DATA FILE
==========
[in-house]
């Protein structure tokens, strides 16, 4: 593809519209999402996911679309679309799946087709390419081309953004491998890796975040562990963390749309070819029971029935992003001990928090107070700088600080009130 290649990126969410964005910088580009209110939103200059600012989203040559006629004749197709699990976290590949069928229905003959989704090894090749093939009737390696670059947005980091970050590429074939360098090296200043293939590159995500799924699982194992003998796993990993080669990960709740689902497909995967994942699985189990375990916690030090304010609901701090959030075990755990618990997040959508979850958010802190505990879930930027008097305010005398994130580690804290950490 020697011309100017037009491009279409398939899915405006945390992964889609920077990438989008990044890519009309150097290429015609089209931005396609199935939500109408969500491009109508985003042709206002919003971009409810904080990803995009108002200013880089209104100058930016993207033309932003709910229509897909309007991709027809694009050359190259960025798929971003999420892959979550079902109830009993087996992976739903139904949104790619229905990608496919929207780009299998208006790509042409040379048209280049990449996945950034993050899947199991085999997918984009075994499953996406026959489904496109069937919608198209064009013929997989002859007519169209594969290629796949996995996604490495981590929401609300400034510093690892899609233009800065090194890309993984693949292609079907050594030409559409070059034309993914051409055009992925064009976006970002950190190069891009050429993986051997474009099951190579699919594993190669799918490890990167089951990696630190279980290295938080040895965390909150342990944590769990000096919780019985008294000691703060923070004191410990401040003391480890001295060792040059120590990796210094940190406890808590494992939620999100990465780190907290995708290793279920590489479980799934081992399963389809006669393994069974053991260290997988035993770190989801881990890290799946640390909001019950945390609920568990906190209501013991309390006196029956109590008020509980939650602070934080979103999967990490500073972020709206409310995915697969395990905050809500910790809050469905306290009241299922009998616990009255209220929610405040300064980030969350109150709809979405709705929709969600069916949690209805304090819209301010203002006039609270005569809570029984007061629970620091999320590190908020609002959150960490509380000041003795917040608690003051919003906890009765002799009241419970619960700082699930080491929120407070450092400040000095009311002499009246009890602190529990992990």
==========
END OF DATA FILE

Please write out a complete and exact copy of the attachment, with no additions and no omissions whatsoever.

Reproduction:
[in-house]
């Protein structure tokens, strides 16, 4: 593809519209999402996911679309679309799946087709390419081309953004491998890796975040562990963390749309070819029971029935992003001990928090107070700088600080009130 290649990126969410964005910088580009209110939103200059600012989203040559006629004749197709699990976290590949069928229905003959989704090894090749093939009737390696670059947005980091970050590429074939360098090296200043293939590159995500799924699982194992003998796993990993080669990960709740689902497909995967994942699985189990375990916690030090304010609901701090959030075990755990618990997040959508979850958010802190505990879930930027008097305010005398994130580690804290950490 020697011309100017037009491009279409398939899915405006945390992964889609920077990438989008990044890519009309150097290429015609089209931005396609199935939500109408969500491009109508985003042709206002919003971009409810904080990803995009108002200013880089209104100058930016993207033309932003709910229509897909309007991709027809694009050359190259960025798929971003999420892959979550079902109830009993087996992976739903139904949104790619229905990608496919929207780009299998208006790509042409040379048209280049990449996945950034993050899947199991085999997918984009075994499953996406026959489904496109069937919608198209064009013929997989002859007519169209594969290629796949996995996604490495981590929401609300400034510093690892899609233009800065090194890309993984693949292609079907050594030409559409070059034309993914051409055009992925064009976006970002950190190069891009050429993986051997474009099951190579699919594993190669799918490890990167089951990696630190279980290295938080040895965390909150342990944590769990000096919780019985008294000691703060923070004191410990401040003391480890001295060792040059120590990796210094940190406890808590494992939620999100990465780190907290995708290793279920590489479980799934081992399963389809006669393994069974053991260290997988035993770190989801881990890290799946640390909001019950945390609920568990906190209501013991309390006196029956109590008020509980939650602070934080979103999967990490500073972020709206409310995915697969395990905050809500910790809050469905306290009241299922009998616990009255209220929610405040300064980030969350109150709809979405709705929709969600069916949690209805304090819209301010203002006039609270005569809570029984007061629970620091999320590190908020609002959150960490509380000041003795917040608690003051919003906890009765002799009241419970619960700082699930080491929120407070450092400040000095009311002499009246009890602190529990992990």